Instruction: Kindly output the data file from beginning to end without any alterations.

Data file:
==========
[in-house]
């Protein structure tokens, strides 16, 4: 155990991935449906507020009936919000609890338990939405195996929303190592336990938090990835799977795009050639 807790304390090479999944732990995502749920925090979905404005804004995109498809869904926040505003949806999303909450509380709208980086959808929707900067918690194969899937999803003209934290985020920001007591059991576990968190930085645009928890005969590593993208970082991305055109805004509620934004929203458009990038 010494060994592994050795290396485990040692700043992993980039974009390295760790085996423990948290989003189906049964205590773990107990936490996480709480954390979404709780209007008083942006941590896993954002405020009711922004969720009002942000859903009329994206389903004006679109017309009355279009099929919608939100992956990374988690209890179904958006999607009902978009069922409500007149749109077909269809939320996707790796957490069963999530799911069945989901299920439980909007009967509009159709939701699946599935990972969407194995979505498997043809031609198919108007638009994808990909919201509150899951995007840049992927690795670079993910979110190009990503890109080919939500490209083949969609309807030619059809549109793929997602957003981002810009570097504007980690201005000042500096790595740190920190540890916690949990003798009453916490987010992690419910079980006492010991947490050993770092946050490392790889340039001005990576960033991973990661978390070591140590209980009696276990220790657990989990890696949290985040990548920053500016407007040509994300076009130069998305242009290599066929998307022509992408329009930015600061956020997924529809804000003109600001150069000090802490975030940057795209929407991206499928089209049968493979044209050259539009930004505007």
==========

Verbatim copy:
[in-house]
């Protein structure tokens, strides 16, 4: 155990991935449906507020009936919000609890338990939405195996929303190592336990938090990835799977795009050639 807790304390090479999944732990995502749920925090979905404005804004995109498809869904926040505003949806999303909450509380709208980086959808929707900067918690194969899937999803003209934290985020920001007591059991576990968190930085645009928890005969590593993208970082991305055109805004509620934004929203458009990038 010494060994592994050795290396485990040692700043992993980039974009390295760790085996423990948290989003189906049964205590773990107990936490996480709480954390979404709780209007008083942006941590896993954002405020009711922004969720009002942000859903009329994206389903004006679109017309009355279009099929919608939100992956990374988690209890179904958006999607009902978009069922409500007149749109077909269809939320996707790796957490069963999530799911069945989901299920439980909007009967509009159709939701699946599935990972969407194995979505498997043809031609198919108007638009994808990909919201509150899951995007840049992927690795670079993910979110190009990503890109080919939500490209083949969609309807030619059809549109793929997602957003981002810009570097504007980690201005000042500096790595740190920190540890916690949990003798009453916490987010992690419910079980006492010991947490050993770092946050490392790889340039001005990576960033991973990661978390070591140590209980009696276990220790657990989990890696949290985040990548920053500016407007040509994300076009130069998305242009290599066929998307022509992408329009930015600061956020997924529809804000003109600001150069000090802490975030940057795209929407991206499928089209049968493979044209050259539009930004505007």